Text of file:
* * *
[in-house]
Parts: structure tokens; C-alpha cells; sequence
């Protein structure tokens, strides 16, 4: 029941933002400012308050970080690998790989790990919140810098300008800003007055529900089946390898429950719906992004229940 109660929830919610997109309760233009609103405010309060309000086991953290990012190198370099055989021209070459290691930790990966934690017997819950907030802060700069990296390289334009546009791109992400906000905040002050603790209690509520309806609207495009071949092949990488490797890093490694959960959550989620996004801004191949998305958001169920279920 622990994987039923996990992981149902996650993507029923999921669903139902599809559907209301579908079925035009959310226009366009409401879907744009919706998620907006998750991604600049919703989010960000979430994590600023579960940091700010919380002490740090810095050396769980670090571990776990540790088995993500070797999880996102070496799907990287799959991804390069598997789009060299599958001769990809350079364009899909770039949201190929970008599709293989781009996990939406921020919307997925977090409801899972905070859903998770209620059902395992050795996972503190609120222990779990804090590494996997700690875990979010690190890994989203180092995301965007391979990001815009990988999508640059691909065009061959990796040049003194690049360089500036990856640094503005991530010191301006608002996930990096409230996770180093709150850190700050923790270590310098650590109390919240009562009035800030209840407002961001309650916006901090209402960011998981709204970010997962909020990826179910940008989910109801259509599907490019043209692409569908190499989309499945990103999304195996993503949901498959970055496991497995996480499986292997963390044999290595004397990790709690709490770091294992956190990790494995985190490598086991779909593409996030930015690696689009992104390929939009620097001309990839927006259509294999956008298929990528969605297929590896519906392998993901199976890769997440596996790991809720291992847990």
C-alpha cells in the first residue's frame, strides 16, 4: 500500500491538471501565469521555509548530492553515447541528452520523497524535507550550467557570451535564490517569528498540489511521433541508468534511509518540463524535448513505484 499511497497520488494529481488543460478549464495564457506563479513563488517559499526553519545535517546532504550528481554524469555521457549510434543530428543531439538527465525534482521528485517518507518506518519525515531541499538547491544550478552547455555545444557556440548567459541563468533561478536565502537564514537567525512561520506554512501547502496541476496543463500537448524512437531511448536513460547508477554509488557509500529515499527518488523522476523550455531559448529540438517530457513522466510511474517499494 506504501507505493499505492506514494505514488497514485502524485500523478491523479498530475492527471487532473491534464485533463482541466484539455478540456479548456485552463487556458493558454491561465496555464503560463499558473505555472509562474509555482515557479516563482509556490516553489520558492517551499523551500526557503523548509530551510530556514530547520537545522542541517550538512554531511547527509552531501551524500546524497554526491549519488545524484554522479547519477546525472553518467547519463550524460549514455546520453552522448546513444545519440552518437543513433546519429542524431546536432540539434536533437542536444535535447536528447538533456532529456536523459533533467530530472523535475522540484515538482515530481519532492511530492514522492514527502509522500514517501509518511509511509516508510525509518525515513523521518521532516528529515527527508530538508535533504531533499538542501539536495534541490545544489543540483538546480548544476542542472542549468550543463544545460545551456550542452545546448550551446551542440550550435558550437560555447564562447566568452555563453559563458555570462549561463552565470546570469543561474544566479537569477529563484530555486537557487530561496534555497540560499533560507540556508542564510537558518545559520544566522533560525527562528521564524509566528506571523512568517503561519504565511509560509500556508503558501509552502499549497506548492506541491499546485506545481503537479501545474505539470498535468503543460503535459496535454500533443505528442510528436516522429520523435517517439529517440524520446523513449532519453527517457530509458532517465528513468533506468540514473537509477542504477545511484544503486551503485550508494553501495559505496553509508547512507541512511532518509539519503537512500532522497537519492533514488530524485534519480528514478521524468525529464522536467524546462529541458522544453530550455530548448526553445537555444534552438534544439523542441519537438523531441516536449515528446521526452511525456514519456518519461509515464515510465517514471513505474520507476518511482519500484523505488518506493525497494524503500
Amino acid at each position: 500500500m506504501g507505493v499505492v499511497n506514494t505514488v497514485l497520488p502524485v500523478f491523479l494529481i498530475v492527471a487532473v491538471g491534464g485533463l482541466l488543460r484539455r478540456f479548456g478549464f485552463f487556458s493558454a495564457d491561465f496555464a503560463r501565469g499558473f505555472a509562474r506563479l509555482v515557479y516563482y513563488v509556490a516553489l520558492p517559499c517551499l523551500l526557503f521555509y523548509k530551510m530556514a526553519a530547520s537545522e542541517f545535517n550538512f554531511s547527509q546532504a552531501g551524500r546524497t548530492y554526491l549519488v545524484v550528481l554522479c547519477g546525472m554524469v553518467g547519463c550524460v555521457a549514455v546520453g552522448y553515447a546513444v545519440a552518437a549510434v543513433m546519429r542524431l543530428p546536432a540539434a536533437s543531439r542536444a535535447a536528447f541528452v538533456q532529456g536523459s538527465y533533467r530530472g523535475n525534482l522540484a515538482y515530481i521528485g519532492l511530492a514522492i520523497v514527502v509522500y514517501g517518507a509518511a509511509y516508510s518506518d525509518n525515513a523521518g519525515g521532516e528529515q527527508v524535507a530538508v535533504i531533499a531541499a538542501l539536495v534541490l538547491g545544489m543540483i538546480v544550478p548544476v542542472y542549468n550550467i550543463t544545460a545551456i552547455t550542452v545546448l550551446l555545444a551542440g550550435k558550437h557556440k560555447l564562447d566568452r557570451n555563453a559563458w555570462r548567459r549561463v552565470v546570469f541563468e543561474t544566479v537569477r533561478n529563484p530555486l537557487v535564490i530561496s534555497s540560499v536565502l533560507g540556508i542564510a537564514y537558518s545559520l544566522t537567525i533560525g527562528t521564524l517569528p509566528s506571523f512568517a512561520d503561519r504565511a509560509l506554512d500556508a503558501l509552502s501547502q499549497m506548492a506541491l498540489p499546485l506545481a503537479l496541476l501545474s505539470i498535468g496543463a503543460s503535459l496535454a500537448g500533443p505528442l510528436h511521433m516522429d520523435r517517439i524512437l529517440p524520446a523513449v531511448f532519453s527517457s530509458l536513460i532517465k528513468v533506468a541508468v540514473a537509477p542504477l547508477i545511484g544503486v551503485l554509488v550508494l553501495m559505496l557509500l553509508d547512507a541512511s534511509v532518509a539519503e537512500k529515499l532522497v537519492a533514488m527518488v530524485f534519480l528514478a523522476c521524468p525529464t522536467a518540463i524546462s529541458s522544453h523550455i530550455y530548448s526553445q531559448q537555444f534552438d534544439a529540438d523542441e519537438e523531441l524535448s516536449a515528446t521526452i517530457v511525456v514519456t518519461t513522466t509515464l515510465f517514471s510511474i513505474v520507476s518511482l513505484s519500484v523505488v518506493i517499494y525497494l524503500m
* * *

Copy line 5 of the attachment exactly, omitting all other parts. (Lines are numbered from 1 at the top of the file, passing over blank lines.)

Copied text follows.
Amino acid at each position: 500500500m506504501g507505493v499505492v499511497n506514494t505514488v497514485l497520488p502524485v500523478f491523479l494529481i498530475v492527471a487532473v491538471g491534464g485533463l482541466l488543460r484539455r478540456f479548456g478549464f485552463f487556458s493558454a495564457d491561465f496555464a503560463r501565469g499558473f505555472a509562474r506563479l509555482v515557479y516563482y513563488v509556490a516553489l520558492p517559499c517551499l523551500l526557503f521555509y523548509k530551510m530556514a526553519a530547520s537545522e542541517f545535517n550538512f554531511s547527509q546532504a552531501g551524500r546524497t548530492y554526491l549519488v545524484v550528481l554522479c547519477g546525472m554524469v553518467g547519463c550524460v555521457a549514455v546520453g552522448y553515447a546513444v545519440a552518437a549510434v543513433m546519429r542524431l543530428p546536432a540539434a536533437s543531439r542536444a535535447a536528447f541528452v538533456q532529456g536523459s538527465y533533467r530530472g523535475n525534482l522540484a515538482y515530481i521528485g519532492l511530492a514522492i520523497v514527502v509522500y514517501g517518507a509518511a509511509y516508510s518506518d525509518n525515513a523521518g519525515g521532516e528529515q527527508v524535507a530538508v535533504i531533499a531541499a538542501l539536495v534541490l538547491g545544489m543540483i538546480v544550478p548544476v542542472y542549468n550550467i550543463t544545460a545551456i552547455t550542452v545546448l550551446l555545444a551542440g550550435k558550437h557556440k560555447l564562447d566568452r557570451n555563453a559563458w555570462r548567459r549561463v552565470v546570469f541563468e543561474t544566479v537569477r533561478n529563484p530555486l537557487v535564490i530561496s534555497s540560499v536565502l533560507g540556508i542564510a537564514y537558518s545559520l544566522t537567525i533560525g527562528t521564524l517569528p509566528s506571523f512568517a512561520d503561519r504565511a509560509l506554512d500556508a503558501l509552502s501547502q499549497m506548492a506541491l498540489p499546485l506545481a503537479l496541476l501545474s505539470i498535468g496543463a503543460s503535459l496535454a500537448g500533443p505528442l510528436h511521433m516522429d520523435r517517439i524512437l529517440p524520446a523513449v531511448f532519453s527517457s530509458l536513460i532517465k528513468v533506468a541508468v540514473a537509477p542504477l547508477i545511484g544503486v551503485l554509488v550508494l553501495m559505496l557509500l553509508d547512507a541512511s534511509v532518509a539519503e537512500k529515499l532522497v537519492a533514488m527518488v530524485f534519480l528514478a523522476c521524468p525529464t522536467a518540463i524546462s529541458s522544453h523550455i530550455y530548448s526553445q531559448q537555444f534552438d534544439a529540438d523542441e519537438e523531441l524535448s516536449a515528446t521526452i517530457v511525456v514519456t518519461t513522466t509515464l515510465f517514471s510511474i513505474v520507476s518511482l513505484s519500484v523505488v518506493i517499494y525497494l524503500m